The Girl on the Train: A Movie Review
I was really looking forward to seeing this movie after reading the bestseller book of the same name by Paula Hawkins. The book was honestly one of the best I have ever read and I would definitely recommend it to anyone who is looking for a good thriller/suspense/mystery to enjoy. It had everything and more you could ever want in a book. I prefer to read the book before I see the movie, just so I have the whole story because the film version tends to skimp on the details and I'm left wanting more. The film version of "The Girl on the Train" did not disappoint in any way. In fact, I think it stayed as true to the book as possible. If any things were changed, I don't believe I noticed because they were just that small or unimportant and didn't take away from the story in any way, shape, or form.
The basic summary is that Rachel, played by Emily Blunt, takes the train to and from work everyday and likes to watch from the windows the people in the houses she passes by. She likes to make up stories in her mind about the kinds of lives these people live and even gives them made up names. I think she does this as a distraction from her own life. She has gone through a lot including a divorce from a husband who cheated on her, the inability to have her own child, and becoming an alcoholic. One of the houses that she passes by on the train is the one where she used to live with her now ex-husband. He happens to live there with his new wife and child now. The ex-husband, Tom, is played by Justin Theroux. Rachel also watches this house in particular because it reminds her of everything that was taken away from her. The other house that catches her eye is one that belongs to a young couple who seem to be hopelessly in love. Then one day Rachel notices that the man who is the husband is not there and the wife is kissing another man. This disturbs Rachel and makes her even more interested in what's really going on. Things only take a turn for the worse when this same woman, Megan, is reported missing.
Events start unraveling and Rachel inserts herself into the mystery that has become the murder of the young wife, Megan, played by Haley Bennett. Rachel even goes as far as to see the therapist that Megan used to see and pretend she needs therapy in order to find out more about the guy. Who really killed Megan? Was it the abusive husband who is always the first suspect? The therapist that she went to that knew all her deepest and darkest secrets? Or was it someone else entirely who just needed her out of the way? Everyone is a suspect because no one is who they say they are. Rachel befriends the husband of the missing Megan by claiming she is a friend of hers from the gallery she used to work at even though she has never met the woman at all. She uses this as an excuse to hang out at the house because it is next door to her ex-husband Tom's house. Rachel has a hard time letting go of that marriage and has many flashbacks of her life with Tom before the divorce. She even goes as far as to call him numerous times on his cell phone when she is drunk. Rachel also makes a habit of going to his house and harassing his new wife Anna and scaring their child. We are made to believe Rachel is dangerous, an alcoholic, and quite possibly crazy. But who's really the bad guy here?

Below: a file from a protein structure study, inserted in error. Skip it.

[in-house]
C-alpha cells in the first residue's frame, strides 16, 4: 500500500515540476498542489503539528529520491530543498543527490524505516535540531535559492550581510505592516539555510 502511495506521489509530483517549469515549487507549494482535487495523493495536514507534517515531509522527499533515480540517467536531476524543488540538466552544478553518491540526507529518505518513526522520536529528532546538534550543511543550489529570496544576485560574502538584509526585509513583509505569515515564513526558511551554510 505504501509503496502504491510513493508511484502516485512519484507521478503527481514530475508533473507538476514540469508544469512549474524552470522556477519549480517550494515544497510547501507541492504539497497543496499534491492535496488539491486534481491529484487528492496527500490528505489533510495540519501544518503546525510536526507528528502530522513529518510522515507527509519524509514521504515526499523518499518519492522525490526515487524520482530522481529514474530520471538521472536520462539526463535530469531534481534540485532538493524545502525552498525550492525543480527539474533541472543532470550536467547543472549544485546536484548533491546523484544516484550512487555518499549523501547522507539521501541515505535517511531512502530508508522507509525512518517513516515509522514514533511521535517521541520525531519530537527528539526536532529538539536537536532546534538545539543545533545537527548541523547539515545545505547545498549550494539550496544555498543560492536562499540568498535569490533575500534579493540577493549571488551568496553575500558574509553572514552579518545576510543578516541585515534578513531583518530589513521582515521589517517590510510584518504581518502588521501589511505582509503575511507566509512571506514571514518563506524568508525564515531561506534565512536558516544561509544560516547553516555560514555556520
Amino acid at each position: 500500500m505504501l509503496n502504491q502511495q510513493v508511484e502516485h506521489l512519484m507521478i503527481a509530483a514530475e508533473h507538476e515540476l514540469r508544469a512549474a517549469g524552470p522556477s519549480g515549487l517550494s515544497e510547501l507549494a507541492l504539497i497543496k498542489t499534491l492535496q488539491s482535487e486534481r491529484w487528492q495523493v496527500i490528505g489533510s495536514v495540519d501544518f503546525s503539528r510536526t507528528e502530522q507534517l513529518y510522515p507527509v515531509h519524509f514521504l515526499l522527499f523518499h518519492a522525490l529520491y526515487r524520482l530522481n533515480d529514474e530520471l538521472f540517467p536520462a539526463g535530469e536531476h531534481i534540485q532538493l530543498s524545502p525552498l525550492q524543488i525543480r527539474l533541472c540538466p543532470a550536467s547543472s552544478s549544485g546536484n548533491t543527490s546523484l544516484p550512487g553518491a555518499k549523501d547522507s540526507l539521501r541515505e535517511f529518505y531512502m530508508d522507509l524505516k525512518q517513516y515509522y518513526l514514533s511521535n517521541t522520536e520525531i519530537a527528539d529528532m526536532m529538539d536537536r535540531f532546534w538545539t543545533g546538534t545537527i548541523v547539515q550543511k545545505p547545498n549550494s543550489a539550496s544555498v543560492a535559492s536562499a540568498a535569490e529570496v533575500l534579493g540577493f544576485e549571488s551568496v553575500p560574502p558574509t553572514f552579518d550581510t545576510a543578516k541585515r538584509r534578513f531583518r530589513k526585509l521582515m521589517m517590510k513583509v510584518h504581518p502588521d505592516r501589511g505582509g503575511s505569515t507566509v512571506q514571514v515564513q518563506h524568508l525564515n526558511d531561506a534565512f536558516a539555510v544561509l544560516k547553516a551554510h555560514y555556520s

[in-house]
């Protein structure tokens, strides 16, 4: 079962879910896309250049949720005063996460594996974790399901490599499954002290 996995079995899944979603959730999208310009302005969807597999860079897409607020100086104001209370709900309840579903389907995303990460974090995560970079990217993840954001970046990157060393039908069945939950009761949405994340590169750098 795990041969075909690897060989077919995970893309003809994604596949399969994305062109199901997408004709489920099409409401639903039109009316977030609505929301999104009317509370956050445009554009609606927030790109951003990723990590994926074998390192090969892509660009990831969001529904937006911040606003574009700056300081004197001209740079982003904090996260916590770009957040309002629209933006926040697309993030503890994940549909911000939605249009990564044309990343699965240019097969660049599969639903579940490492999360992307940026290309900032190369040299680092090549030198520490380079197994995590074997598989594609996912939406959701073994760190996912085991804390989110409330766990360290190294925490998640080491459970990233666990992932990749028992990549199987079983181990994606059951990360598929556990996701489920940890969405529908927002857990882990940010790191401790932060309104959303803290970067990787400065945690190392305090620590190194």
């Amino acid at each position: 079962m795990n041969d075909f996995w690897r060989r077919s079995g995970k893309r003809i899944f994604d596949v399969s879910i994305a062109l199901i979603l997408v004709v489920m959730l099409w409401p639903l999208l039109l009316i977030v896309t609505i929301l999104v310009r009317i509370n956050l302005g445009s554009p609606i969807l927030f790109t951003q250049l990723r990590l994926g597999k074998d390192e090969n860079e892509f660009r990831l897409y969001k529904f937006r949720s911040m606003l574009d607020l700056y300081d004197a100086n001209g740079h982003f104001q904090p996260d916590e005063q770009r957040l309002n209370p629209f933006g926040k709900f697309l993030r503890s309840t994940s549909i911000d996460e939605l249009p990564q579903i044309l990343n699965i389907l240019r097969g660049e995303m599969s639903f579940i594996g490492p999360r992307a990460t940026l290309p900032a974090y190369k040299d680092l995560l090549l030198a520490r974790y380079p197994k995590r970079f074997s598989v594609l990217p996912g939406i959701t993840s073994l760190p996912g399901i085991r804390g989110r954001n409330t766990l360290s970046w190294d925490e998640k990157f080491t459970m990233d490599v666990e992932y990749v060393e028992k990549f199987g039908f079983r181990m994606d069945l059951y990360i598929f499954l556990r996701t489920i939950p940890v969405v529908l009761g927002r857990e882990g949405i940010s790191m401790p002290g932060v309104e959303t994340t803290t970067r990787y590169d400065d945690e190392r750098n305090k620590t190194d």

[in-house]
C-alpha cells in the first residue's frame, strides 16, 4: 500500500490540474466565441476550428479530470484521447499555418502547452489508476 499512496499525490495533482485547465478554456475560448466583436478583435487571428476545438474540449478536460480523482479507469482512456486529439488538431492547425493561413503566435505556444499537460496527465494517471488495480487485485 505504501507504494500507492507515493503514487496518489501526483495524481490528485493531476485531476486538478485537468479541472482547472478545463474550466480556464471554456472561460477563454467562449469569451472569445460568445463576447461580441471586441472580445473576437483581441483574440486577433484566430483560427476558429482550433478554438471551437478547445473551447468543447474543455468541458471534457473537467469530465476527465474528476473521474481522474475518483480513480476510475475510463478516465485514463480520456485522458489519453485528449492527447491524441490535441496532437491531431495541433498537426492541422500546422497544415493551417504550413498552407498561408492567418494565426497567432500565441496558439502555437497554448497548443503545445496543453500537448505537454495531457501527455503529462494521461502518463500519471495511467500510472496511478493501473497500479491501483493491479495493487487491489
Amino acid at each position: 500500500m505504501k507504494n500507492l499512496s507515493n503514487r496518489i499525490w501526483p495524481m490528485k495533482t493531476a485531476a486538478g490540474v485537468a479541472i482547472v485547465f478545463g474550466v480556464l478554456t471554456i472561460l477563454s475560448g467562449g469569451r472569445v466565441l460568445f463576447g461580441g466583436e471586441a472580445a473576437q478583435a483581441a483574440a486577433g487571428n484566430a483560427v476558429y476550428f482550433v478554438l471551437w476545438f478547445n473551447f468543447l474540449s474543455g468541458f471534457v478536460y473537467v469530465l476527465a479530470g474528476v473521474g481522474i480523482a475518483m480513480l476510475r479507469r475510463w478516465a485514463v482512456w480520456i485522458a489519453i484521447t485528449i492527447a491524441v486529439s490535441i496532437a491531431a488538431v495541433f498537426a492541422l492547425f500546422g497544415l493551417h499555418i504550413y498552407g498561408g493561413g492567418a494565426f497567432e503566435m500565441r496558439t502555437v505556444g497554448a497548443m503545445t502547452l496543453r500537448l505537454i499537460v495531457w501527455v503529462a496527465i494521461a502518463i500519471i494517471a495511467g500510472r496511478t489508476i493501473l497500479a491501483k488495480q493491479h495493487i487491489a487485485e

In the last half hour of the movie, things really start to get crazy and we start finding out the truth of what's really been happening. The people we believe to be good and honest really are not. The victims are not really victims in the end. Without giving anything away, let's just say that justice is served in the end, for the most part. We do get the bad guy or girl, but some things just can't be undone. This film does a good job of showing just how untrue the things we believe about other people are based on their appearances. For example, a seemingly happy couple might be having troubles behind closed doors that you know nothing about. A good husband could be just the opposite. A bad wife could have her reasons for appearing to be so.
I think the main character Rachel, played by Emily Blunt, does a fantastic job in this role. This is the first time I have seen her portray a serious and intense character and she nails it completely. Emily Blunt caught my attention in the 2006 comedy "The Devil Wears Prada" and to an extent, I think I will always see her as the snotty assistant Emily who tortures Anne Hathaway's character Andrea. To me, she has always been seen as a comedic actresses because those are just the types of roles I have watched her in. After this film though, I can see that she can do both very well. She definitely has a lot of range as an actress and that says a lot about her skills. Someone who can go from comedy to drama and back again, making you believe every word, is definitely talented. Emily Blunt is someone to watch for in the movies.
Overall, I would definitely recommend this film. I've read reviews that said it moved at a slow pace, but I don't believe that to be true. I thought it moved rather steadily along, with the twists and turns coming one right after the other. Even having read the book beforehand, I still very much enjoyed the film because to read it is to have one experience, but to see it portrayed on the screen is another. The one change I did notice is that in the book, the events take place in England, while in the film it is New York. I don't think this changes or alters anything because the main plot stays the same no matter where you move it. Give this movie a chance even if you've never heard of it or read the book. It has one of those plots that has a lasting effect on the viewer and makes you really think about the lives of the people you see everyday.
Have you seen "The Girl on the Train"?
The Girl on the Train (Official Trailer)
The Girl on the Train (Movie)
The Girl on the Train by Paula Hawkins
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